A common question among plaintiffs is: "Are lawsuit settlements taxable?" The IRS has certain rules and exemptions in place to help you understand what happens to the money. While most settlements are not taxable, some are. If you have suffered a personal injury or illness, for example, the settlement will not be taxable, as long as you did not itemize medical expenses in the prior years. If you did, however, your settlement must be included in your income.
There are exceptions to the taxation rules for lawsuit settlements, though. Certain types are excluded from taxation, including emotional distress and psychological anguish. However, if the damages were not caused by a physical injury or illness, you may still be taxed. If you believe that a settlement is taxable, you should review your settlement agreement and make sure it outlines the taxable portion. If it does not, you may have to pay a large portion of your settlement back to the IRS.
In addition to the IRS's tax rules, the IRS requires plaintiffs to pay their attorney's fee. In other words, a lawsuit settlement that exceeds $240,000 may be taxable. However, if you win your case, you will only have to pay your lawyer a fee of 40% of the settlement. That means that you will only have an income of $240,000 - not $370,000 as you originally thought!
Personal injury damages, which are compensated by the plaintiff, are usually not taxable. However, you must report any settlement funds that you receive as income. Remember, you can only use this tax break once. Some injuries are not visible, such as sexual harassment, slander, and defamation. However, emotional distress is treated similarly. If you think that you are a victim of discrimination, you should consult with an attorney about your options.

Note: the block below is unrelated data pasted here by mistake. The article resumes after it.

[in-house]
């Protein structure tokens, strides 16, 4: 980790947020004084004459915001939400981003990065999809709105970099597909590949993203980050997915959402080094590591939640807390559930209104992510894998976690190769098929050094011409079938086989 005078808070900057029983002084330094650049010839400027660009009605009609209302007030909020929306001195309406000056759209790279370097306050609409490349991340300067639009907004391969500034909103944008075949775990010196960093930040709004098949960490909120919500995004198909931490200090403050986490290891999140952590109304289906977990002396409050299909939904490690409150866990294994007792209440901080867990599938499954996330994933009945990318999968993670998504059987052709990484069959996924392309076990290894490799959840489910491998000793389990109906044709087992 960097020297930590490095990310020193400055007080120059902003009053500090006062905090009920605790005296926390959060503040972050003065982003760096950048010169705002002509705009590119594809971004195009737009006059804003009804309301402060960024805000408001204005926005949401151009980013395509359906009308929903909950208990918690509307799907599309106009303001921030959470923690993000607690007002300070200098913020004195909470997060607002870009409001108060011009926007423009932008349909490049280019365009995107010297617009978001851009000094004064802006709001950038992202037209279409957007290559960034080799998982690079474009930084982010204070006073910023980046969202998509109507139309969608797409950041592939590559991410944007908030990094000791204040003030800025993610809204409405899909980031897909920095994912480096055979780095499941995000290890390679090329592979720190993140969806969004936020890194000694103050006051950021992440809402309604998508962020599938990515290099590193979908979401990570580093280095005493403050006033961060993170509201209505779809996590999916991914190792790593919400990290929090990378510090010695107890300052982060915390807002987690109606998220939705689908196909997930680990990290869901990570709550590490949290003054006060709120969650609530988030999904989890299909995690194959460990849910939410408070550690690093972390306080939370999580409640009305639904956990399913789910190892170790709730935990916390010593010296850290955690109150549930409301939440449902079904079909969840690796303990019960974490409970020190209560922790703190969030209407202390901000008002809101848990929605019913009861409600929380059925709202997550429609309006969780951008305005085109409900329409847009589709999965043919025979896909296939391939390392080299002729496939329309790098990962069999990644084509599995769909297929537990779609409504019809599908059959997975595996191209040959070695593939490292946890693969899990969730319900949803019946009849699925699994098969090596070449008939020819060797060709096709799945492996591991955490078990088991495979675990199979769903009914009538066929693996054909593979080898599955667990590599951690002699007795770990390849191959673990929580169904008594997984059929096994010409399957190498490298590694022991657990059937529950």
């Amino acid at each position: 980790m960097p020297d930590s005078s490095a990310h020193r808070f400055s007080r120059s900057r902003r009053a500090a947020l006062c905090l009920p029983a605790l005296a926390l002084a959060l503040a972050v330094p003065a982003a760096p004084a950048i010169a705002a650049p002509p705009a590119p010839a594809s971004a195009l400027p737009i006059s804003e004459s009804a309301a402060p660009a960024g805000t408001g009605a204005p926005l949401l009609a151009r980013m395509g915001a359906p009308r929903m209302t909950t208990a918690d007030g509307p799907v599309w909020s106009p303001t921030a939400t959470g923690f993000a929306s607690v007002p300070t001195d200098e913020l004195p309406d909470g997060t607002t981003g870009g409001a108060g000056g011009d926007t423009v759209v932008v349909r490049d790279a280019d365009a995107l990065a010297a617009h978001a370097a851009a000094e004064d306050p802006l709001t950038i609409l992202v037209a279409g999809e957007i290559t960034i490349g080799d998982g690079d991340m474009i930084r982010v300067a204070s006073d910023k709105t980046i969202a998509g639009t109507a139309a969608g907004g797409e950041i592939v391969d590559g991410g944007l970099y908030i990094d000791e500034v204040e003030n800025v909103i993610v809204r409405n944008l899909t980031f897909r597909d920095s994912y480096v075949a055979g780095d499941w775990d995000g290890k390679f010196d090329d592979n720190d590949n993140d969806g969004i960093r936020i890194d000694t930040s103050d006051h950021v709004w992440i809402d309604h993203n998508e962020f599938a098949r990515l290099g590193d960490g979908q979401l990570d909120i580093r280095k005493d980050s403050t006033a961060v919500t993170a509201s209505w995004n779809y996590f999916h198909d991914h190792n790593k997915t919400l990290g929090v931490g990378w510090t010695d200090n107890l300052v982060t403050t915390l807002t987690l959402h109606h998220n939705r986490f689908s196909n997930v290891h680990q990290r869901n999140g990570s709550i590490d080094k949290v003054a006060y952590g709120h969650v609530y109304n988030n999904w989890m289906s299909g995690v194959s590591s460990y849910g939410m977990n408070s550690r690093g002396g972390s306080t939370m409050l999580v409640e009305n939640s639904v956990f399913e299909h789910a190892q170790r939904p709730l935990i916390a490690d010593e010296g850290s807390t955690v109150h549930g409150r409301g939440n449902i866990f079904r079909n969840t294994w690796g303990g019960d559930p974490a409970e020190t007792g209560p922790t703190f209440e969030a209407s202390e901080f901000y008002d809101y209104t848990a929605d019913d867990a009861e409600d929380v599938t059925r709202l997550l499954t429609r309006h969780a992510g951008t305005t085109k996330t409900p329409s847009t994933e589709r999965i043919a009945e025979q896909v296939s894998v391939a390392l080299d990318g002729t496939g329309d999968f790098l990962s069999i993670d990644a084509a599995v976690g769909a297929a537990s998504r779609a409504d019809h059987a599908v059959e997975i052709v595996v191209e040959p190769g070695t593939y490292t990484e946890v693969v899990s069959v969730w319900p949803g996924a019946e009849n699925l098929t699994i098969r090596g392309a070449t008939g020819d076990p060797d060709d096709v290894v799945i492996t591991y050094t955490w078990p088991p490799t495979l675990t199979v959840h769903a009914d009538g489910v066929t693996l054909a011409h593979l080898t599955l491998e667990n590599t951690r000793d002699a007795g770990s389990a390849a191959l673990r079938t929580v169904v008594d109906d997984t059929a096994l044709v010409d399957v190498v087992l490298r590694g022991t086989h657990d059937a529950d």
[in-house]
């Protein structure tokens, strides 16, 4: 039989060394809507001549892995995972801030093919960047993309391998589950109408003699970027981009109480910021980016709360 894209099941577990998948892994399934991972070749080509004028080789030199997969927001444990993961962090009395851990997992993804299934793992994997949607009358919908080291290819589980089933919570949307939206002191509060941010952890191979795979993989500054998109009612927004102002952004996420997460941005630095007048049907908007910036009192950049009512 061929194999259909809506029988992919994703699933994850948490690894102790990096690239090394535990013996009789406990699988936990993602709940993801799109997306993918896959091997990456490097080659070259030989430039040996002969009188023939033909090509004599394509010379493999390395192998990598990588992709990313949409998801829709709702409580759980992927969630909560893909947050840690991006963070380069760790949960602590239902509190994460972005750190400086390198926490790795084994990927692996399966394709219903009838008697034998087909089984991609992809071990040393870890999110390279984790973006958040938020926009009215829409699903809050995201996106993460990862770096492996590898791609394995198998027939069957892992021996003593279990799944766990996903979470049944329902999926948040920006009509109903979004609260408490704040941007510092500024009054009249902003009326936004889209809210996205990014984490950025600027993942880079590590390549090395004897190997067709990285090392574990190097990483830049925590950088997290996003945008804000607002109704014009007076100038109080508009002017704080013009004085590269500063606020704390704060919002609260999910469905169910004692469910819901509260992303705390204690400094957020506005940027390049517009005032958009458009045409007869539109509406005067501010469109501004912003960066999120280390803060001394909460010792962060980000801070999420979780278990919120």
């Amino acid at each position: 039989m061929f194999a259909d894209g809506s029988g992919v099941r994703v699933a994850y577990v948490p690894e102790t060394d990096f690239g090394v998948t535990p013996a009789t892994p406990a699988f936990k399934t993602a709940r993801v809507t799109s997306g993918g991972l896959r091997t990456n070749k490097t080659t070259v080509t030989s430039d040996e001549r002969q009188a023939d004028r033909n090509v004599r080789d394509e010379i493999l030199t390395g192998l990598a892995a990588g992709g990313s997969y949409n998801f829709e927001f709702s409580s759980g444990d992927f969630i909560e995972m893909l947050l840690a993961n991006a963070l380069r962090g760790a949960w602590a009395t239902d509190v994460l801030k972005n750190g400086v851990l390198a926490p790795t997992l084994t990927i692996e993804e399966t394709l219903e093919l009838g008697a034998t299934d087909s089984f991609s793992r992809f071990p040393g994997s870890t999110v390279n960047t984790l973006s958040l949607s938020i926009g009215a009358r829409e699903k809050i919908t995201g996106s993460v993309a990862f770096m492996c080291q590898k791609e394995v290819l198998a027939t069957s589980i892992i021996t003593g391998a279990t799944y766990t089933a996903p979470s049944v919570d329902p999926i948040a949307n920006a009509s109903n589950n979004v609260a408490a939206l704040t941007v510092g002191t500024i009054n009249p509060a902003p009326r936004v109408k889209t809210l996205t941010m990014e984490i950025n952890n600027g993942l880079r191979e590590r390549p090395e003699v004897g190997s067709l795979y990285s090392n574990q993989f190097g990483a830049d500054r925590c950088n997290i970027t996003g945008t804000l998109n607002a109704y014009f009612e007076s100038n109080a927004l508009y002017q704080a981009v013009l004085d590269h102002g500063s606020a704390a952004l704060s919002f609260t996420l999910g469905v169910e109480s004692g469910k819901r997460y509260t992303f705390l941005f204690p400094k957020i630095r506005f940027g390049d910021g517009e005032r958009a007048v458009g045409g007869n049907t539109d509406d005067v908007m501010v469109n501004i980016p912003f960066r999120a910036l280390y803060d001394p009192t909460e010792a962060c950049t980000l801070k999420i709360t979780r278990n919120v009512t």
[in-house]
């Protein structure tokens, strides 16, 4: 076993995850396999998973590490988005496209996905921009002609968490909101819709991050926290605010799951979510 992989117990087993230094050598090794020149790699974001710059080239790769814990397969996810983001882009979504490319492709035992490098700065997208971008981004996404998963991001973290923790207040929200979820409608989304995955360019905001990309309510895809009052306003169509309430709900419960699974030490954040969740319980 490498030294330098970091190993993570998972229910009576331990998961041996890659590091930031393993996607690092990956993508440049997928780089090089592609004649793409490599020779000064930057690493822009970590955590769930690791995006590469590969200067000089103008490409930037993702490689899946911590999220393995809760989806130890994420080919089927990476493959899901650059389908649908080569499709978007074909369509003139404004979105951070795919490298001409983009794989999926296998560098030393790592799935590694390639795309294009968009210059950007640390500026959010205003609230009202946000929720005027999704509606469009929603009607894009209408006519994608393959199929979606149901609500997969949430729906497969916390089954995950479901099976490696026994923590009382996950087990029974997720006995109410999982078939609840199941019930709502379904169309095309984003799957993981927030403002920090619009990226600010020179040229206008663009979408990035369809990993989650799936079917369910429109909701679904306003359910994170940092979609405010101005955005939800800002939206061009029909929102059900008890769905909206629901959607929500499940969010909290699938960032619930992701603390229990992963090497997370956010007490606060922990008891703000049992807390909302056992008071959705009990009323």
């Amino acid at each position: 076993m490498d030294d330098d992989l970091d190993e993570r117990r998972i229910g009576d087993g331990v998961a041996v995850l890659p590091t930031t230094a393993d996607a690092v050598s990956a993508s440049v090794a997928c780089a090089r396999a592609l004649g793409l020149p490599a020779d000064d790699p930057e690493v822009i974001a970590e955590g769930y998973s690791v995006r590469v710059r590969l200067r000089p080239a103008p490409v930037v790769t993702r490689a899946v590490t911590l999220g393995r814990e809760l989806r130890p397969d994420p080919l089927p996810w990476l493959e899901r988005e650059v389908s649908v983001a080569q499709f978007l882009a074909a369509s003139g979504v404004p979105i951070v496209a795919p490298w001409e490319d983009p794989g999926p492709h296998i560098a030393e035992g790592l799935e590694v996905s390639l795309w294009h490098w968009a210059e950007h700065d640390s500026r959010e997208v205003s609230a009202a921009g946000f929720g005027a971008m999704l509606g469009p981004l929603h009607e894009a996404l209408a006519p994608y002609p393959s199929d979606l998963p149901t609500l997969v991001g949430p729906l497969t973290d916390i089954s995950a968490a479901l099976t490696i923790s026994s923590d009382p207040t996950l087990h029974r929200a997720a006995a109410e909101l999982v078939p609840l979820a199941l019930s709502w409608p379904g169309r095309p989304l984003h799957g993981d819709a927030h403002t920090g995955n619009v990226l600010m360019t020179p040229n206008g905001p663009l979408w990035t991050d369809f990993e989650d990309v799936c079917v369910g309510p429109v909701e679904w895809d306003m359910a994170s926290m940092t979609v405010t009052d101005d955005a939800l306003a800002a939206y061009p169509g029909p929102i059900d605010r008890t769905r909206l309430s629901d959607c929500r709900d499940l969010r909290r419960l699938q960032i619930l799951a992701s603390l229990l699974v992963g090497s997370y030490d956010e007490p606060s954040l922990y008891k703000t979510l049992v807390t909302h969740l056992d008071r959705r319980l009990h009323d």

The IRS does not tax personal injury settlements if the plaintiff can prove that they suffered visible injuries. Therefore, it is best not to include these settlement amounts in your income section. For example, major claims settled by car accident lawyers are nearly always non-taxable. But personal injury lawyers are the exception to this rule. For example, car accident lawyers almost never charge income tax on settlements for major claims. The reason for this is simple: personal injury attorneys don't include these compensation payments in their clients' income taxes.
However, a small portion of a lawsuit settlement may be taxable. This is especially true when a settlement includes attorney fees. You may have to pay taxes on a significant portion of the money, including lost wages. Those wages would have been taxed if you had been able to work without interruption. As a result, you must consider all the tax implications before deciding whether to accept the settlement.